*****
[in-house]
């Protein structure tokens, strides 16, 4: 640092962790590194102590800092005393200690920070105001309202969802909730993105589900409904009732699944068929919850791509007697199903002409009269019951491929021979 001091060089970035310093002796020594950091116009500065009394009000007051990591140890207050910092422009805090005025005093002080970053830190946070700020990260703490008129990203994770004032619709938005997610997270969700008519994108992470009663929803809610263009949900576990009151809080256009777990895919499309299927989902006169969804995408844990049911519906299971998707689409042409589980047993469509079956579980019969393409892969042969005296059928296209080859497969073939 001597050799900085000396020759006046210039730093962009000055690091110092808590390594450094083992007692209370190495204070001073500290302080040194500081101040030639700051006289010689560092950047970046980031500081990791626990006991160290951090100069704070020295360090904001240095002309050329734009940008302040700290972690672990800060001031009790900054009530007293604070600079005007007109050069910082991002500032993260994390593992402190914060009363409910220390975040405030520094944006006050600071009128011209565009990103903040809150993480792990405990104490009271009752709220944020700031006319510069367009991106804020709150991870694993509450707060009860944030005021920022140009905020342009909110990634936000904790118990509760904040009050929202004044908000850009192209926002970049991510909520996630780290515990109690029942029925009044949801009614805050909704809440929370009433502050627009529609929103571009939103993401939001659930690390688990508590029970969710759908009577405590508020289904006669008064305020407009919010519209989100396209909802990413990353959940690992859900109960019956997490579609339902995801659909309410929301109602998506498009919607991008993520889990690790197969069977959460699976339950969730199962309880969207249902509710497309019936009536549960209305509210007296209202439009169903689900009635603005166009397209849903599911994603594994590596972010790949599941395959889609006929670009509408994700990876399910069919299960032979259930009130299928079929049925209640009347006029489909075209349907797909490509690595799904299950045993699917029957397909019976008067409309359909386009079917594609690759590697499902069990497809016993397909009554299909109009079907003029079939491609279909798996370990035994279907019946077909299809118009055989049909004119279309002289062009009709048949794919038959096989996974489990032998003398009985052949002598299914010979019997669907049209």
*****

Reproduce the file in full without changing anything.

[in-house]
């Protein structure tokens, strides 16, 4: 640092962790590194102590800092005393200690920070105001309202969802909730993105589900409904009732699944068929919850791509007697199903002409009269019951491929021979 001091060089970035310093002796020594950091116009500065009394009000007051990591140890207050910092422009805090005025005093002080970053830190946070700020990260703490008129990203994770004032619709938005997610997270969700008519994108992470009663929803809610263009949900576990009151809080256009777990895919499309299927989902006169969804995408844990049911519906299971998707689409042409589980047993469509079956579980019969393409892969042969005296059928296209080859497969073939 001597050799900085000396020759006046210039730093962009000055690091110092808590390594450094083992007692209370190495204070001073500290302080040194500081101040030639700051006289010689560092950047970046980031500081990791626990006991160290951090100069704070020295360090904001240095002309050329734009940008302040700290972690672990800060001031009790900054009530007293604070600079005007007109050069910082991002500032993260994390593992402190914060009363409910220390975040405030520094944006006050600071009128011209565009990103903040809150993480792990405990104490009271009752709220944020700031006319510069367009991106804020709150991870694993509450707060009860944030005021920022140009905020342009909110990634936000904790118990509760904040009050929202004044908000850009192209926002970049991510909520996630780290515990109690029942029925009044949801009614805050909704809440929370009433502050627009529609929103571009939103993401939001659930690390688990508590029970969710759908009577405590508020289904006669008064305020407009919010519209989100396209909802990413990353959940690992859900109960019956997490579609339902995801659909309410929301109602998506498009919607991008993520889990690790197969069977959460699976339950969730199962309880969207249902509710497309019936009536549960209305509210007296209202439009169903689900009635603005166009397209849903599911994603594994590596972010790949599941395959889609006929670009509408994700990876399910069919299960032979259930009130299928079929049925209640009347006029489909075209349907797909490509690595799904299950045993699917029957397909019976008067409309359909386009079917594609690759590697499902069990497809016993397909009554299909109009079907003029079939491609279909798996370990035994279907019946077909299809118009055989049909004119279309002289062009009709048949794919038959096989996974489990032998003398009985052949002598299914010979019997669907049209």